Saturday, December 15, 2012

JP Park Birding

This post is being created 8 months after the birding trip to JP Park in Bangalore. This is a new park built to compensate for the diminishing greenery in the Garden City. Well, it is not very conveniently accessible to people all over Bangalore, but those staying around Yelahanka, Hebbal, Mekhri Circle, Malleshwaram, KR Puram, Frazer Town, Vasanth Nagar and surrounding areas may find it convenient. However, if you don’t mind travelling 20-40 kms to reach this place, you can visit it no matter where in Bangalore you stay. I enjoyed my trip to this park.

The Journey
We started from home by 6:30 in the morning and reached the park by 7:00. Took me some extra time ‘cause I didn’t know the way – first time you see. It was surprising to see a whole bunch of people at he park so early in the morning. Totally unexpected. There is a swimming pool (where they conduct classes) that was teeming with young people who had come to attend these classes. Lucky for them, it was summer vacation. Yes, we visited this place in April, 2012.

The Park
After parking the car we started our walk into the park. I carried my camera, Nikon 5100, with Nikon 18-55mm and Tamron 70-00mm lenses along with my trusty tripod. I was ready. One reason I chose to visit this park was the fact that there is a huge water body right in the center of the park. It’s beautiful. Take a look for yourself.

The roads in the park are well paved, plus there is a nice children’s play park inside. There are cast-iron benches all around the walkway where you can sit and enjoy the sights and sounds of the park.

The Birds
Well, now comes the interesting part – the birds. Weren’t they the lure for me? Of course, they were; and, I was ready to shoot them!
The park is home to a lot of water birds and a few common raptors as well. A subset of the sightings are listed below:
1.       Pond Herons
2.       Little Egrets
3.       Great Egret
4.       Black Kites
5.       Grey Heron
6.       Mynas
7.       Greater Coucals
8.       Ashy Prinia
9.       Great Cormorant
10.   Purple Moorhen
11. Crow

If you plan to go to this park, go early. There are many morning walkers all over the park (and many of them are curious and may scare your birds away).

How to Reach...

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Wednesday, November 7, 2012

Kondajji Camp Site Wildlife

pond-heronHere's a small representation of the wildlife found in the Kondajji camp area near Davanagere, Karnataka. We reached the place quite late in the morning (almost 9am) by which time the birds had moved away in search of food - away from my camera.

There were weaver birds and others as well (including some Prinias and Sunbirds); but, I couldn't get a good shot of them. Maybe next time.

Tuesday, October 30, 2012

Unnoticed, but Present - Backyard Birding

Well, I did not realize Bangalore - more specifically, my neighborhood - had so rich a variety of plumages.

I was pleasantly surprised when I found Wagtails, Sunbirds, Eagles, Kites (including Brahminy), Pheasants, Cuckoos, Grey/Blue  Tits, Munias, Parrots, Cormorants, Pond Herons, Egrets (Great and Little), Bee-Eaters, Prinias, Tailor Birds, Caucals, Crows, Doves, Pigeons, Mynas, Sparrows, Chickens, and many more.

We spotted all these birds within a radius of 50-200 meters from my home in Bangalore. I'm sure you can find a lot of these birds and many more in your own surroundings. Backyard birding is interesting indeed. Place a comment if you spot any of these.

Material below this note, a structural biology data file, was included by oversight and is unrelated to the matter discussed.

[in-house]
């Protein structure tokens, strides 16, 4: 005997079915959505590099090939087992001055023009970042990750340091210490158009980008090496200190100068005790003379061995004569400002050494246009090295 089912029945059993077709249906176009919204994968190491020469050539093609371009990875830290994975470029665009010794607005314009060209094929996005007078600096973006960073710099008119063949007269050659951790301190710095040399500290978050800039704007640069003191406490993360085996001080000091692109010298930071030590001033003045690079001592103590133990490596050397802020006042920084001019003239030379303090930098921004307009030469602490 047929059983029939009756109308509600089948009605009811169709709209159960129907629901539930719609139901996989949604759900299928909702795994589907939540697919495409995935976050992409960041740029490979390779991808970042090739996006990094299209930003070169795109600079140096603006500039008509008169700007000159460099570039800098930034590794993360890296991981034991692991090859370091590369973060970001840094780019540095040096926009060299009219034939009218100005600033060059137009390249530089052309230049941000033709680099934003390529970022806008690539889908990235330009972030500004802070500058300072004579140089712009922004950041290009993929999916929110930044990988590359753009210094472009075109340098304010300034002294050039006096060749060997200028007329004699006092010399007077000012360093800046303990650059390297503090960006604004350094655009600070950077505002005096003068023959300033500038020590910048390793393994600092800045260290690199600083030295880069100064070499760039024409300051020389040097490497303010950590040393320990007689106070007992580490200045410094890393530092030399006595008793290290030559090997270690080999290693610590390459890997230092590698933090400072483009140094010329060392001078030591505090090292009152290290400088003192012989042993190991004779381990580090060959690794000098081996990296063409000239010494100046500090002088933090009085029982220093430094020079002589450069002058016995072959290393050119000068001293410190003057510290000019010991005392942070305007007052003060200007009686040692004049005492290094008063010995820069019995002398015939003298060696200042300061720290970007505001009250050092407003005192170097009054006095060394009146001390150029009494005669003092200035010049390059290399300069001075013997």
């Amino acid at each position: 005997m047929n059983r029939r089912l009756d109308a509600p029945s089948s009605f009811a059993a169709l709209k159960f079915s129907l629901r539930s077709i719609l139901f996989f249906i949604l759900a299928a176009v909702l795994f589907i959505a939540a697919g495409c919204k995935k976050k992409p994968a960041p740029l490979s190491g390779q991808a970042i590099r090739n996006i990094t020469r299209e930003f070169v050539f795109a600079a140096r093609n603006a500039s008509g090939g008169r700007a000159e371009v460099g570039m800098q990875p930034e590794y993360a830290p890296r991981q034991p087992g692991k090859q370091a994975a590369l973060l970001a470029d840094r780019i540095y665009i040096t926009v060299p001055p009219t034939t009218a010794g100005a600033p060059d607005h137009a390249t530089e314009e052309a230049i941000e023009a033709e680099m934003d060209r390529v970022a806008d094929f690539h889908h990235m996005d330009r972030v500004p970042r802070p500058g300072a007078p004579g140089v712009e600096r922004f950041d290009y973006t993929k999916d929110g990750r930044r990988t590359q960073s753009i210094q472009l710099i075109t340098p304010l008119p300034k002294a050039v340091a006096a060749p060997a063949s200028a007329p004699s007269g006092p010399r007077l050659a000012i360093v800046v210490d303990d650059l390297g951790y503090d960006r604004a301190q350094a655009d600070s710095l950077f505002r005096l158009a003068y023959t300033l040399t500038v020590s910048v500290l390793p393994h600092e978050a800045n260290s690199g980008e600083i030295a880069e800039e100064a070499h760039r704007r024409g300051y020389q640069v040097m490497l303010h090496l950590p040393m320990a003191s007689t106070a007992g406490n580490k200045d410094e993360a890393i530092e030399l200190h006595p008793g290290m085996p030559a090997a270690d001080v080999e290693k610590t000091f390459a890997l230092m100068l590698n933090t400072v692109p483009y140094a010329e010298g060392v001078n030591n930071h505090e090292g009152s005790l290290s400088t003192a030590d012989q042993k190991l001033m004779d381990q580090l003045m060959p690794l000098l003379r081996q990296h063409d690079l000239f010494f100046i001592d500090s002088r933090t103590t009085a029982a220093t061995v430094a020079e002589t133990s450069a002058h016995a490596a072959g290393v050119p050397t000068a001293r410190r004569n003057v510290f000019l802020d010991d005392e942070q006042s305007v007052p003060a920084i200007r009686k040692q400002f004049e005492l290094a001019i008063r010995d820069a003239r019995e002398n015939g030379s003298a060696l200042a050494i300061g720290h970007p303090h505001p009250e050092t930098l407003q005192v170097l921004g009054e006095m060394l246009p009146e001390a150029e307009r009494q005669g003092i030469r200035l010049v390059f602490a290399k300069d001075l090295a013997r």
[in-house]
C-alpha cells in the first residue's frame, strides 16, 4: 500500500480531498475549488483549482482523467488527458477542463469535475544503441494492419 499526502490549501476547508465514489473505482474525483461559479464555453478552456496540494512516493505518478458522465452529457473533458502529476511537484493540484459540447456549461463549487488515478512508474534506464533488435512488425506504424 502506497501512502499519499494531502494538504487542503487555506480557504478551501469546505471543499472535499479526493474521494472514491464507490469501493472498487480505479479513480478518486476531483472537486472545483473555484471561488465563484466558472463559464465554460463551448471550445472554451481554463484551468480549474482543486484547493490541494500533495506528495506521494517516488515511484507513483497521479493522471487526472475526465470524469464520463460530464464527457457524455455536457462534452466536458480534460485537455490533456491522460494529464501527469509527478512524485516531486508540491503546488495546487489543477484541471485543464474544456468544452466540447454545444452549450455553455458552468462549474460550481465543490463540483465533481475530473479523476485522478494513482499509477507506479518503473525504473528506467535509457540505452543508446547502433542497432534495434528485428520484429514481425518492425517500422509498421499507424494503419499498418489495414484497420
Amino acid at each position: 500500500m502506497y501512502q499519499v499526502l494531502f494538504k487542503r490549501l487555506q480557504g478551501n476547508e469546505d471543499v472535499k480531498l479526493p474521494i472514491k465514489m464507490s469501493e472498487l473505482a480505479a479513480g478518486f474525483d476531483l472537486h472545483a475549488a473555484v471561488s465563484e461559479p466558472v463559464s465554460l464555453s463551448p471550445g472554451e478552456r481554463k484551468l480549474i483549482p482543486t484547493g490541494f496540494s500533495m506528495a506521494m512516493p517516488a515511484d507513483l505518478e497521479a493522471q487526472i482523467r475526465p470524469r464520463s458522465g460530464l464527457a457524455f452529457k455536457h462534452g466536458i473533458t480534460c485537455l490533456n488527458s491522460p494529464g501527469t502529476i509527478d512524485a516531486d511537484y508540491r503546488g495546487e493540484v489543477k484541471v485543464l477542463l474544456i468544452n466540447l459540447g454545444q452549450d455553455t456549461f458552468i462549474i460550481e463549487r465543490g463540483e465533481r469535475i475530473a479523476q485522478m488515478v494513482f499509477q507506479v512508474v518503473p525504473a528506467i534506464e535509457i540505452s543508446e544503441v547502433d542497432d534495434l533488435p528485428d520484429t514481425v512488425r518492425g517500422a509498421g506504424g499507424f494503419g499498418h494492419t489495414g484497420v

Happy Birding! Enjoy God's creation.

PS: I've taken a break from birding but will get back to it very soon.

The picture is just for representation purposes: you may not find all those birds in your backyard.

Thursday, June 28, 2012

Scaly Breasted Munia

After dropping my wife and son to their school (quite close to our home) I decided to do a little bird watching. It was about 8:45 in the morning.

I was actually in search of Mynas when I stumbled across a Spotted Dove, some White-Brow Wagtails, an Ashy Prinia and a bird I did not recognize.

It flew out of nowhere and sat on the electric wire almost right overhead. Sunlight was hitting the bird and me head-on. I decided to walk to the other side of the road so that I could have the sun behind me to get the perfect shot.


I looked through my lens and gasped! This was such a lovely bird. It had bluish scales. I had never seen this bird before and here it was, such beauty. I zoomed in to a full 300mm to take a picture. The bird was too tiny to fill my entire screen. Nevertheless, I got some shots. Soon another bird joined it. A pair of them! There must be more. I started looking around for more when the first bird flew away. I was disappointed.


When I walked back to my parked bike I noticed chirping behind me. Turing around I was pleasantly surprised to see three to four of these birds perched on the nearby shrubs. I decided to take another shot. I made my way towards these birds slowly. Noticing my approach they quickly flew to another shrub and sat on a protruding branch (as you can see in the photo). I inched my way towards them with my eye glued to the camera's eyepiece. I took a photo with each step and with each step I was getting closer. Finally, I got a good shot.  I was happy.


Few days later I went back to the same spot and found the family of birds still chirping and perching happily. This time I did not disturb them. I had a different mission.


Bird facts


AKA: Spotted Munia, Nutmeg Mannikin, Spice Finch, Ricebird

Size: Small only about 11cm but with big heads and conical beaks (like other finches)

Stand-out Features: brown scaled feathers on white breast, greyish tinge on rump

Genders: both look alike

Flight Pattern: Rapid and fluctuating, glide into cover



Monday, May 14, 2012

The Robin - "Mirror, mirror on the Car, Who’s the Bird that has no Par?"

Yellamma Lake birding was a fulfilling experience for me; partly, because I happened to find a little friend who was interested in something I owned. A little Indian Robin was hovering near my parked car. I spotted this beautiful creature when I came back from an uneventful lakeside walk trying to capture some water birds on camera. This was a visual treat for me.



What surprised me was that this Robin was not afraid of me. He came quite close to me. Guess he discovered I wasn’t a threat to his presence and games. I set up my tripod a distance from my car and stood behind the camera waiting for the perfect shot. I didn’t have to wait long.